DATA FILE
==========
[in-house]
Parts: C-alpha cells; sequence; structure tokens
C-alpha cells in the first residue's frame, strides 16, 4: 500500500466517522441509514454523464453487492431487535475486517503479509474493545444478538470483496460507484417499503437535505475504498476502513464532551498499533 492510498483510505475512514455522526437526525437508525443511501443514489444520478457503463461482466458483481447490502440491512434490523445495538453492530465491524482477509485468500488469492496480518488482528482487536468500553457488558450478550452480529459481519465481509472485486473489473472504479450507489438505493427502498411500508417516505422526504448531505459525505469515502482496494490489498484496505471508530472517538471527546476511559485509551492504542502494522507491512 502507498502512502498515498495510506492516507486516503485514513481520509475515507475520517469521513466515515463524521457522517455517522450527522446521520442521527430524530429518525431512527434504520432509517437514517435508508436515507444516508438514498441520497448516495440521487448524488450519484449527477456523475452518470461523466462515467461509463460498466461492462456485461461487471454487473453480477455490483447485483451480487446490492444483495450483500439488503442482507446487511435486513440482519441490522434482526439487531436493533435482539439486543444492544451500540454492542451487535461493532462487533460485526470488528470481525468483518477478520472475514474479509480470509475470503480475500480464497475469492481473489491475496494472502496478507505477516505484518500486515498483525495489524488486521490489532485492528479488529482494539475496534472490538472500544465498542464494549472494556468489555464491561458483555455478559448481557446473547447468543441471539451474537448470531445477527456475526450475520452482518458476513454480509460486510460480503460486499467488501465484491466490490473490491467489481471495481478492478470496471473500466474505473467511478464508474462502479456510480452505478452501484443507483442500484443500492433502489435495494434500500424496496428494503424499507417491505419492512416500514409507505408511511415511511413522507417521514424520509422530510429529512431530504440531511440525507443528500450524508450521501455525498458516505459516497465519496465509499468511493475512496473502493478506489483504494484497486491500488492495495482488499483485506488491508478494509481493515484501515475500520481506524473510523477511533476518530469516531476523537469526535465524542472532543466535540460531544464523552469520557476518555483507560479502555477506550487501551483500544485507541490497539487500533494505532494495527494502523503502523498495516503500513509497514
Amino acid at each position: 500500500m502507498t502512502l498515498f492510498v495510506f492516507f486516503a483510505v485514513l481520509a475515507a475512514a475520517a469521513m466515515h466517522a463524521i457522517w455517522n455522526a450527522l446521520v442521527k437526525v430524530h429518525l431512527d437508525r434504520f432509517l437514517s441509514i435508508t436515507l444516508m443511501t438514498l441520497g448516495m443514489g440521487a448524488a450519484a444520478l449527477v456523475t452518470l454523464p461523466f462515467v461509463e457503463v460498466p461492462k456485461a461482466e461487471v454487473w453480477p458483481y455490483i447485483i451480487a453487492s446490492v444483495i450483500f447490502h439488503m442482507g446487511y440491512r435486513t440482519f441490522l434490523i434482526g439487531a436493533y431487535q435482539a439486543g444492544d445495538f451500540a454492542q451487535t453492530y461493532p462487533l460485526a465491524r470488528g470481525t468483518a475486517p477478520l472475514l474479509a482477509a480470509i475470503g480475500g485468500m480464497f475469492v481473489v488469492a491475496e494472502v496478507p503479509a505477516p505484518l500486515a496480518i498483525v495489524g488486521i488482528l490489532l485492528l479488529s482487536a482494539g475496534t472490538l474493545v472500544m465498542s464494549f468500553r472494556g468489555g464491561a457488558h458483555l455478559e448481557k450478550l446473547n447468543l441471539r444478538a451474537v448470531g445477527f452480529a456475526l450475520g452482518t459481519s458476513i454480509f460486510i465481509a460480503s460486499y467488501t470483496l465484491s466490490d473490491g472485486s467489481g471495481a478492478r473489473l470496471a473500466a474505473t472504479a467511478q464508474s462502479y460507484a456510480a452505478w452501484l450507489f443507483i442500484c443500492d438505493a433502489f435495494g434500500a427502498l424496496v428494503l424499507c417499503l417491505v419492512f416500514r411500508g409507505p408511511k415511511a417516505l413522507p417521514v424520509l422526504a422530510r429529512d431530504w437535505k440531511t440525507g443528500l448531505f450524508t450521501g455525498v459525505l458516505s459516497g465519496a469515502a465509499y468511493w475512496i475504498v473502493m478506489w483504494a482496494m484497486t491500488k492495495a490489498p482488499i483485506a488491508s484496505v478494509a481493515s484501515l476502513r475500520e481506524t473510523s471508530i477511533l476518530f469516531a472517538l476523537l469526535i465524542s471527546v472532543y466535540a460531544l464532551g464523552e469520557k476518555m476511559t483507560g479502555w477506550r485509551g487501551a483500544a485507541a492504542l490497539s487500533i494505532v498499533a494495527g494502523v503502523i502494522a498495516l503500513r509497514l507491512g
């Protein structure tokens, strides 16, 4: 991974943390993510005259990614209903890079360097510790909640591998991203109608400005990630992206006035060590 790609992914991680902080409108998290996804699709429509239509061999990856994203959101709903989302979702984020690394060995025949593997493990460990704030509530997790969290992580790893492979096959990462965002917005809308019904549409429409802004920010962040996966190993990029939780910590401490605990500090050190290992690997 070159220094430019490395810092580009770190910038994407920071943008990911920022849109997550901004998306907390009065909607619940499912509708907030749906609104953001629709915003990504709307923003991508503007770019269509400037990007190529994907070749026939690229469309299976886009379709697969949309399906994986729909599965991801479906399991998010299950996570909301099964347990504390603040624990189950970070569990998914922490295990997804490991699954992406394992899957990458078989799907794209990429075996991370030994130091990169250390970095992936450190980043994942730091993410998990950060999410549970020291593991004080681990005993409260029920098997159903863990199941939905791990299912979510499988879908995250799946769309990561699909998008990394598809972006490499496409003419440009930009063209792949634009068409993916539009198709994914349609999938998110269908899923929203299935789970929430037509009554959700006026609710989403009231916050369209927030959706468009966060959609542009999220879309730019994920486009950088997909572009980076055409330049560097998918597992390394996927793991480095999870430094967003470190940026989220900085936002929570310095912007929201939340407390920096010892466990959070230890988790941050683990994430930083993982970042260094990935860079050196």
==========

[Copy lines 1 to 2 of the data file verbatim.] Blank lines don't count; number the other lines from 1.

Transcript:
[in-house]
Parts: C-alpha cells; sequence; structure tokens